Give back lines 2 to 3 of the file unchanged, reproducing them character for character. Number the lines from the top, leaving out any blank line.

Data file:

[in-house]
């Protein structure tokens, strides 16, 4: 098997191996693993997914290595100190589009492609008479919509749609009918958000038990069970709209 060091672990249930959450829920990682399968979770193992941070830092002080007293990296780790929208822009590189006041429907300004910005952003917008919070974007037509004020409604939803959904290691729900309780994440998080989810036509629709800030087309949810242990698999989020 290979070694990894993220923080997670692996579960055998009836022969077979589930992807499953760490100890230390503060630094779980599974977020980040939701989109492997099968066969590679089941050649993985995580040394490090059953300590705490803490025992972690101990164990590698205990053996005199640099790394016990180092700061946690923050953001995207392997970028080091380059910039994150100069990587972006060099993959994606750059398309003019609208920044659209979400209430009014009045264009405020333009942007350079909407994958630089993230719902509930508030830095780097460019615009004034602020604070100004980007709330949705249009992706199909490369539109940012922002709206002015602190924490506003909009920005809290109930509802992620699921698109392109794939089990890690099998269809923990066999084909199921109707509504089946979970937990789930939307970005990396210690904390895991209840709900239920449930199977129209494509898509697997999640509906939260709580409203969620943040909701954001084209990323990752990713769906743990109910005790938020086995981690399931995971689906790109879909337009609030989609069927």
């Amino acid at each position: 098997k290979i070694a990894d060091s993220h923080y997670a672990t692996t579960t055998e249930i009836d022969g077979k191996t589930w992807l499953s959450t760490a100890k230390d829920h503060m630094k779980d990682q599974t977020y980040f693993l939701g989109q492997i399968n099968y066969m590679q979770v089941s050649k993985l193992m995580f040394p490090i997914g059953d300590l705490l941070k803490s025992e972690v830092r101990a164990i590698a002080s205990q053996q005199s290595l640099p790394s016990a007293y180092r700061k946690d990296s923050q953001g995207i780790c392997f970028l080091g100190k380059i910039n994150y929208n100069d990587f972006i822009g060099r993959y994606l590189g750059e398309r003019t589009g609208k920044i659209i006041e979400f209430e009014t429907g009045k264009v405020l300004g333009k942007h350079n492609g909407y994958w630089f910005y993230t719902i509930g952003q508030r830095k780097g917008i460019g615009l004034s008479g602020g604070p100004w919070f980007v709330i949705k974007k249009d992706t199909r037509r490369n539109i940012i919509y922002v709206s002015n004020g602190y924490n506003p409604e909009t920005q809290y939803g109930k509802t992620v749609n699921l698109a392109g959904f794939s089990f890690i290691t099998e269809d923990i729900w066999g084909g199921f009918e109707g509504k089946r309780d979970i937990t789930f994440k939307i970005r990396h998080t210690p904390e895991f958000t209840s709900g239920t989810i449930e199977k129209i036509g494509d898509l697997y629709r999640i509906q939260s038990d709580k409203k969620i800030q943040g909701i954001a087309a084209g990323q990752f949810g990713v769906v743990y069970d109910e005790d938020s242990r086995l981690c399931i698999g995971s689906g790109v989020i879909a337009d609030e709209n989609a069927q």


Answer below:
């Protein structure tokens, strides 16, 4: 098997191996693993997914290595100190589009492609008479919509749609009918958000038990069970709209 060091672990249930959450829920990682399968979770193992941070830092002080007293990296780790929208822009590189006041429907300004910005952003917008919070974007037509004020409604939803959904290691729900309780994440998080989810036509629709800030087309949810242990698999989020 290979070694990894993220923080997670692996579960055998009836022969077979589930992807499953760490100890230390503060630094779980599974977020980040939701989109492997099968066969590679089941050649993985995580040394490090059953300590705490803490025992972690101990164990590698205990053996005199640099790394016990180092700061946690923050953001995207392997970028080091380059910039994150100069990587972006060099993959994606750059398309003019609208920044659209979400209430009014009045264009405020333009942007350079909407994958630089993230719902509930508030830095780097460019615009004034602020604070100004980007709330949705249009992706199909490369539109940012922002709206002015602190924490506003909009920005809290109930509802992620699921698109392109794939089990890690099998269809923990066999084909199921109707509504089946979970937990789930939307970005990396210690904390895991209840709900239920449930199977129209494509898509697997999640509906939260709580409203969620943040909701954001084209990323990752990713769906743990109910005790938020086995981690399931995971689906790109879909337009609030989609069927």
């Amino acid at each position: 098997k290979i070694a990894d060091s993220h923080y997670a672990t692996t579960t055998e249930i009836d022969g077979k191996t589930w992807l499953s959450t760490a100890k230390d829920h503060m630094k779980d990682q599974t977020y980040f693993l939701g989109q492997i399968n099968y066969m590679q979770v089941s050649k993985l193992m995580f040394p490090i997914g059953d300590l705490l941070k803490s025992e972690v830092r101990a164990i590698a002080s205990q053996q005199s290595l640099p790394s016990a007293y180092r700061k946690d990296s923050q953001g995207i780790c392997f970028l080091g100190k380059i910039n994150y929208n100069d990587f972006i822009g060099r993959y994606l590189g750059e398309r003019t589009g609208k920044i659209i006041e979400f209430e009014t429907g009045k264009v405020l300004g333009k942007h350079n492609g909407y994958w630089f910005y993230t719902i509930g952003q508030r830095k780097g917008i460019g615009l004034s008479g602020g604070p100004w919070f980007v709330i949705k974007k249009d992706t199909r037509r490369n539109i940012i919509y922002v709206s002015n004020g602190y924490n506003p409604e909009t920005q809290y939803g109930k509802t992620v749609n699921l698109a392109g959904f794939s089990f890690i290691t099998e269809d923990i729900w066999g084909g199921f009918e109707g509504k089946r309780d979970i937990t789930f994440k939307i970005r990396h998080t210690p904390e895991f958000t209840s709900g239920t989810i449930e199977k129209i036509g494509d898509l697997y629709r999640i509906q939260s038990d709580k409203k969620i800030q943040g909701i954001a087309a084209g990323q990752f949810g990713v769906v743990y069970d109910e005790d938020s242990r086995l981690c399931i698999g995971s689906g790109v989020i879909a337009d609030e709209n989609a069927q």